Either way, the more open-source things people are willing to put out there, the better!! <3 super read – thanks @LewinDay

  1. While you are fixated on a silly title you have complete missed how great it is that someone is sharing how we might approach making something like this and inspiring folks to get out and build!

    Get the stick out of your butt and be someone who encourages and empowers hackers rather than wasting your time on titles.

    1. If you want to build cool things, you better get used to using all the off the shelf parts you can. Engineering is not just applied science, it’s applied science plus business plus art.

      People who continually reinvent the wheel are _not_ hackers.

      Like I said, if he knew how to do this when he started, it was a brain dead decision.

      Even now, with the project where he has it, he will continue to waste time ‘hacking’ on a homemade version for no benefit. He’d be better off just buying one and not having to write his own drivers and fight with CAD configs.

  2. I applaud the effort and success in making it usable! Thanks for sharing.

    But the original space mouse is more capable as it gives variable speed in all directions at the same time. These is much more driver and integration magic going on.

    As a novice with a space mouse, you touch it, and boom the model is out of sight.
    With care, you start to manage to turn, zoom… sequentially as shown here.
    With enough training, it becomes intuitive to zip through a model. The colleagues still impress me – with a single push they adjust all dimensions at once and land right where they wanted to be. (obviously, I don’t)

    1. It’s just muscle memory and starting with low sensitivity. After a week or so you can fly round a whole model clicking anywhere and everywhere seamlessly, then you up the sensitivity a bit. But some folk never quite get on with it and prefer the RSI inducing clicks and scrolls.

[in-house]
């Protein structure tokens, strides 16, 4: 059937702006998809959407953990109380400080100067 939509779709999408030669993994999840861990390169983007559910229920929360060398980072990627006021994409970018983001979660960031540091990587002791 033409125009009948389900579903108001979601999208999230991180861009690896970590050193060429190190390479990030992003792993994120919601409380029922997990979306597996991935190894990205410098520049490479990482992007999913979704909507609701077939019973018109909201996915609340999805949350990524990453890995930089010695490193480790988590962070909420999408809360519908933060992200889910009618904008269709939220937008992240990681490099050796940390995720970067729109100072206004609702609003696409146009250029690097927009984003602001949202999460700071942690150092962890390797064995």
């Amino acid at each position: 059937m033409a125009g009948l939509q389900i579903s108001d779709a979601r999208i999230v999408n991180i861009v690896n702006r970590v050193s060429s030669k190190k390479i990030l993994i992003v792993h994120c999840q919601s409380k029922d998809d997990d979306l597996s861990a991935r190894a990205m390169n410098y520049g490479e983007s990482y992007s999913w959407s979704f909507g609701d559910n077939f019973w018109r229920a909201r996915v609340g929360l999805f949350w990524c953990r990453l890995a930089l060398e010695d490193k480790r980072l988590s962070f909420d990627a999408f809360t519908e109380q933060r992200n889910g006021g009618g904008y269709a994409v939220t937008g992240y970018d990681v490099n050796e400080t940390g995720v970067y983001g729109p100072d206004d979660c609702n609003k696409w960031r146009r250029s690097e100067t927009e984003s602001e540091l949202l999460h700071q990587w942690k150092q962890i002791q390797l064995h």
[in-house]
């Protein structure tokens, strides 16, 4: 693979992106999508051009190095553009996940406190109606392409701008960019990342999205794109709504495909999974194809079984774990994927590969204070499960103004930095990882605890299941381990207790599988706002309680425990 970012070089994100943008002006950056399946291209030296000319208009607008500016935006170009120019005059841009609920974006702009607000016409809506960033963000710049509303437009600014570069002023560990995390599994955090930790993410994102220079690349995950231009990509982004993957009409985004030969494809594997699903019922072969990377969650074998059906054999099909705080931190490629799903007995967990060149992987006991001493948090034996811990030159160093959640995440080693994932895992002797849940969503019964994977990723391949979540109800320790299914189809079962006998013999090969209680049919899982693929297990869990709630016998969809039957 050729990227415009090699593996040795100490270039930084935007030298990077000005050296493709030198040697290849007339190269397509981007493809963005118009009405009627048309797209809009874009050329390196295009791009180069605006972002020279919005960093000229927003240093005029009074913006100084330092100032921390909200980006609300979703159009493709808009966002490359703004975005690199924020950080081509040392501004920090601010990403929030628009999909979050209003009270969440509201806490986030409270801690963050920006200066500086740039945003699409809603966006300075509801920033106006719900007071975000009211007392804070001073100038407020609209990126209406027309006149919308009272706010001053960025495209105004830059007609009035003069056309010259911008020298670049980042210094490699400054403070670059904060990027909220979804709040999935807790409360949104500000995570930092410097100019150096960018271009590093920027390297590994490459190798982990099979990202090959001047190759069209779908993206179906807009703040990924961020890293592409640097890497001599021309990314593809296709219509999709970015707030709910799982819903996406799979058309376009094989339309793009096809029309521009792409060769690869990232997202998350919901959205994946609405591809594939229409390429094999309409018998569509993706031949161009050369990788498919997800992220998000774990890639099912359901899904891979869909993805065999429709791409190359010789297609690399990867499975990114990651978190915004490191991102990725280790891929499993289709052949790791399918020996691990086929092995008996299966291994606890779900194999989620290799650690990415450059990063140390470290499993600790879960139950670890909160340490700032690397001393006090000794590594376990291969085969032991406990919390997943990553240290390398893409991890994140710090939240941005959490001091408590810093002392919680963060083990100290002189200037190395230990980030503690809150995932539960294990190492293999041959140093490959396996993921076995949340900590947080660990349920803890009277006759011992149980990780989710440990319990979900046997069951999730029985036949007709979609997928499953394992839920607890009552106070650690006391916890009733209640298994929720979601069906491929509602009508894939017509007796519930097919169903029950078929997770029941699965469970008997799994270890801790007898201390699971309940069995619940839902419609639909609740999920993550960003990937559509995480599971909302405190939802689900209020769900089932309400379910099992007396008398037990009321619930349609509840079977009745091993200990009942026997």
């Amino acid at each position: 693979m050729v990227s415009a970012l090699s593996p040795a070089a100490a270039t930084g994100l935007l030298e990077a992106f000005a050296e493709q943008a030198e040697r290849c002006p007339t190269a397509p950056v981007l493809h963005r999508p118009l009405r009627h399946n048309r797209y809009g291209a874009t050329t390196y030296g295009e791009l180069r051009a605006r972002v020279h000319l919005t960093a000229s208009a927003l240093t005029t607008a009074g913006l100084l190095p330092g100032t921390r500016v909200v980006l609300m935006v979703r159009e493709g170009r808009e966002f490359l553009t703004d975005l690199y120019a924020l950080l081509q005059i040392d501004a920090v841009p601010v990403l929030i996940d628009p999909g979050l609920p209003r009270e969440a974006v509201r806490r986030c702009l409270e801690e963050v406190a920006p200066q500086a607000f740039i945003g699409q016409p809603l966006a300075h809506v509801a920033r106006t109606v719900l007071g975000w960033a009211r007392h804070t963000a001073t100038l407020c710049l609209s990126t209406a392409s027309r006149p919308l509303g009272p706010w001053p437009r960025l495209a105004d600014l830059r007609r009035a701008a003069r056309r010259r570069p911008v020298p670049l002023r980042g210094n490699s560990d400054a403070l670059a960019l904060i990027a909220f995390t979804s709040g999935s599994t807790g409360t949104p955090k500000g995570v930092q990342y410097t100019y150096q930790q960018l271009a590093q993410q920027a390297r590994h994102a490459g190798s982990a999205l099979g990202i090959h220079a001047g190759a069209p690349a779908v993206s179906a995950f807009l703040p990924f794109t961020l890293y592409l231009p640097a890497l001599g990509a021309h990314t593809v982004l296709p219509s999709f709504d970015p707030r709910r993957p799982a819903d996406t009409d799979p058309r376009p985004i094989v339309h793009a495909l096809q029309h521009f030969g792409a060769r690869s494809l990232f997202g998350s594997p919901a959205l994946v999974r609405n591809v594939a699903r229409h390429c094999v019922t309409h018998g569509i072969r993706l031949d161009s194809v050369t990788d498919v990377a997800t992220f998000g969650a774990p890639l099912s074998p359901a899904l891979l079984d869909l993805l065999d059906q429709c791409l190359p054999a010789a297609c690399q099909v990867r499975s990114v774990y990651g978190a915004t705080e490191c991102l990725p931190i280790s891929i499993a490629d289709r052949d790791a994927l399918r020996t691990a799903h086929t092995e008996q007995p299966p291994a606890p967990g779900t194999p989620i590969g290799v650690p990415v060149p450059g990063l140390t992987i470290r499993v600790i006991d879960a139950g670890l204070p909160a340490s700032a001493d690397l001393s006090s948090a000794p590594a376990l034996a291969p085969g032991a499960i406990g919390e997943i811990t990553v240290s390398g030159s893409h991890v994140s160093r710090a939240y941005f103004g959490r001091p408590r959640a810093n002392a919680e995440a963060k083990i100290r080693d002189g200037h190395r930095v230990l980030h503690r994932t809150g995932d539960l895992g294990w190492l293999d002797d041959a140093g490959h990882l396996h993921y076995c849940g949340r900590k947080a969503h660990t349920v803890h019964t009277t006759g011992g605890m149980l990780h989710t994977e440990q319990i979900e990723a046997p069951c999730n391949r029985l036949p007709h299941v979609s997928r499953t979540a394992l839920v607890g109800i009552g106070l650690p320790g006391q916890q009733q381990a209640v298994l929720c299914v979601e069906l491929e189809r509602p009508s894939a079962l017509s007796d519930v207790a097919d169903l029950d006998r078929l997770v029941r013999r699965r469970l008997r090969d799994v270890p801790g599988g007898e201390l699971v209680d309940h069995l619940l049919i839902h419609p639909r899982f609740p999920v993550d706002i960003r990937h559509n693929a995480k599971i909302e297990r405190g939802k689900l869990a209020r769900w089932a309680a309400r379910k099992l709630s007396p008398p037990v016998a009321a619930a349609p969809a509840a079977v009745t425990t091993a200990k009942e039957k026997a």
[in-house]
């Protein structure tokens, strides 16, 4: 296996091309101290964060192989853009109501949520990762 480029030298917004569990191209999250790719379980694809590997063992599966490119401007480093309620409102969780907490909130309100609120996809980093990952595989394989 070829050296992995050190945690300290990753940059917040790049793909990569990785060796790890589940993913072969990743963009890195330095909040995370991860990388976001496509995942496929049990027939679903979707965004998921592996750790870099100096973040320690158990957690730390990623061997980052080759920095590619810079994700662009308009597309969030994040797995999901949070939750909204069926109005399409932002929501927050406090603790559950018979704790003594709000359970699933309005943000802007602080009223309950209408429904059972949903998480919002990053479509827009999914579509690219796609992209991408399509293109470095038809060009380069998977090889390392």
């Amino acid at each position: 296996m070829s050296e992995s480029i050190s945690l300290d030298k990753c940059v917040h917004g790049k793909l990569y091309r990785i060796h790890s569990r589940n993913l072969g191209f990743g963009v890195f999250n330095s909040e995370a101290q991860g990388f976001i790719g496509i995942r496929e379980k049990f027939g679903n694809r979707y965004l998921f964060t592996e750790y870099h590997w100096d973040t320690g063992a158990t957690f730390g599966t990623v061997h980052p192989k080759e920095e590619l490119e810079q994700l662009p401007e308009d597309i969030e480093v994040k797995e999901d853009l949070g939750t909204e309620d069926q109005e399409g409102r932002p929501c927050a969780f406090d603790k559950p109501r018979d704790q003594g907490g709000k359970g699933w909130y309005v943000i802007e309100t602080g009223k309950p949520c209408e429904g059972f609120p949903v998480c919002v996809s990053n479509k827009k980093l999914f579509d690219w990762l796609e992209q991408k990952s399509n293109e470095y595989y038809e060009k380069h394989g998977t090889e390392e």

2. Agree, the control, HID input and how that is used to control software have made the 3dconnexion spacemouse pretty awesome. The hardware of this project came out pretty nice, the magnetic sensor doesn’t have quite as many dof, add a gyro/accel for tilt/rotate and he will be close to a spacemouse.
      From my experience, most 3d modeling software doesn’t acknowledge joystic HID inputs, the driver has to be designed to feed whatever modeling software. His use of attaching it to the shortcut keys may be cumbersome vs retail.

      Mechanically and cosmetic, this looks very good.. software can always be updated…

  3. It’s probably not more efficient then buying one, but that’s not the claim.

    The claim is that a space mouse makes 3D design more efficient, which is probably true.

  4. The build looks really nice. Looking at the code, this is 3dof. I don’t know how easy it is going to be to extend it to 6dof (I don’t want to watch the video).

  5. Used a few CAD systems over the years but only got a space mouse a few years ago when I converted from CATIA to NX. Never felt I needed one but for NX at least it feels like a must.
    Great build and yes it may be cheaper in time to buy one but if you’ve got the time and want to figure out something new then why not? I think if it’s your day job it’s easier to get the bosses credit card out.